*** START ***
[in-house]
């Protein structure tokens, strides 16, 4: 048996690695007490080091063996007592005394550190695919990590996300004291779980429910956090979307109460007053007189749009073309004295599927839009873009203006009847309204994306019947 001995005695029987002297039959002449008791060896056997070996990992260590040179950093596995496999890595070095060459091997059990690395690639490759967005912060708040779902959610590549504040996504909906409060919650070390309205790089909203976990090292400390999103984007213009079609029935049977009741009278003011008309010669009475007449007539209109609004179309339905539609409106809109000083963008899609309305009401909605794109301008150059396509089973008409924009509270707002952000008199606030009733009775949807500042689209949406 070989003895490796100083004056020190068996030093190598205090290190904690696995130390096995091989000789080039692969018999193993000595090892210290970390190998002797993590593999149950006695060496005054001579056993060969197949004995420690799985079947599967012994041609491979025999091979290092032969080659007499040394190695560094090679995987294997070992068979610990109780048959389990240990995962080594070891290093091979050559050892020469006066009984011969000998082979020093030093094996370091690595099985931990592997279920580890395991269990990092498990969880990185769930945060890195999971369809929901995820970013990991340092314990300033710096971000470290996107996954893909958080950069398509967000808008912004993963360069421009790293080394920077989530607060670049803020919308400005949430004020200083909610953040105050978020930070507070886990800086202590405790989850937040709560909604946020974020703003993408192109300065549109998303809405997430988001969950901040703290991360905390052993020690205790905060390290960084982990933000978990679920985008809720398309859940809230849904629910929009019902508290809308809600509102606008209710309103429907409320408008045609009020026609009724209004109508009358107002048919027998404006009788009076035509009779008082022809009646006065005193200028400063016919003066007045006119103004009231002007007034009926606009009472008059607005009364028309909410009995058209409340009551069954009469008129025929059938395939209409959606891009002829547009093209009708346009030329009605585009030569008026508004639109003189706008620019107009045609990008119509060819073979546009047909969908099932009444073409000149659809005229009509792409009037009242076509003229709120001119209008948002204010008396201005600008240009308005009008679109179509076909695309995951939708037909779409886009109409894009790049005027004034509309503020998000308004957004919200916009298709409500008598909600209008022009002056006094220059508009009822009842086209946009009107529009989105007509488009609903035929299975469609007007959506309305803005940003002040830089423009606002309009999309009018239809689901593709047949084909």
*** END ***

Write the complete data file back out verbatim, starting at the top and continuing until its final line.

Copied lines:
[in-house]
């Protein structure tokens, strides 16, 4: 048996690695007490080091063996007592005394550190695919990590996300004291779980429910956090979307109460007053007189749009073309004295599927839009873009203006009847309204994306019947 001995005695029987002297039959002449008791060896056997070996990992260590040179950093596995496999890595070095060459091997059990690395690639490759967005912060708040779902959610590549504040996504909906409060919650070390309205790089909203976990090292400390999103984007213009079609029935049977009741009278003011008309010669009475007449007539209109609004179309339905539609409106809109000083963008899609309305009401909605794109301008150059396509089973008409924009509270707002952000008199606030009733009775949807500042689209949406 070989003895490796100083004056020190068996030093190598205090290190904690696995130390096995091989000789080039692969018999193993000595090892210290970390190998002797993590593999149950006695060496005054001579056993060969197949004995420690799985079947599967012994041609491979025999091979290092032969080659007499040394190695560094090679995987294997070992068979610990109780048959389990240990995962080594070891290093091979050559050892020469006066009984011969000998082979020093030093094996370091690595099985931990592997279920580890395991269990990092498990969880990185769930945060890195999971369809929901995820970013990991340092314990300033710096971000470290996107996954893909958080950069398509967000808008912004993963360069421009790293080394920077989530607060670049803020919308400005949430004020200083909610953040105050978020930070507070886990800086202590405790989850937040709560909604946020974020703003993408192109300065549109998303809405997430988001969950901040703290991360905390052993020690205790905060390290960084982990933000978990679920985008809720398309859940809230849904629910929009019902508290809308809600509102606008209710309103429907409320408008045609009020026609009724209004109508009358107002048919027998404006009788009076035509009779008082022809009646006065005193200028400063016919003066007045006119103004009231002007007034009926606009009472008059607005009364028309909410009995058209409340009551069954009469008129025929059938395939209409959606891009002829547009093209009708346009030329009605585009030569008026508004639109003189706008620019107009045609990008119509060819073979546009047909969908099932009444073409000149659809005229009509792409009037009242076509003229709120001119209008948002204010008396201005600008240009308005009008679109179509076909695309995951939708037909779409886009109409894009790049005027004034509309503020998000308004957004919200916009298709409500008598909600209008022009002056006094220059508009009822009842086209946009009107529009989105007509488009609903035929299975469609007007959506309305803005940003002040830089423009606002309009999309009018239809689901593709047949084909």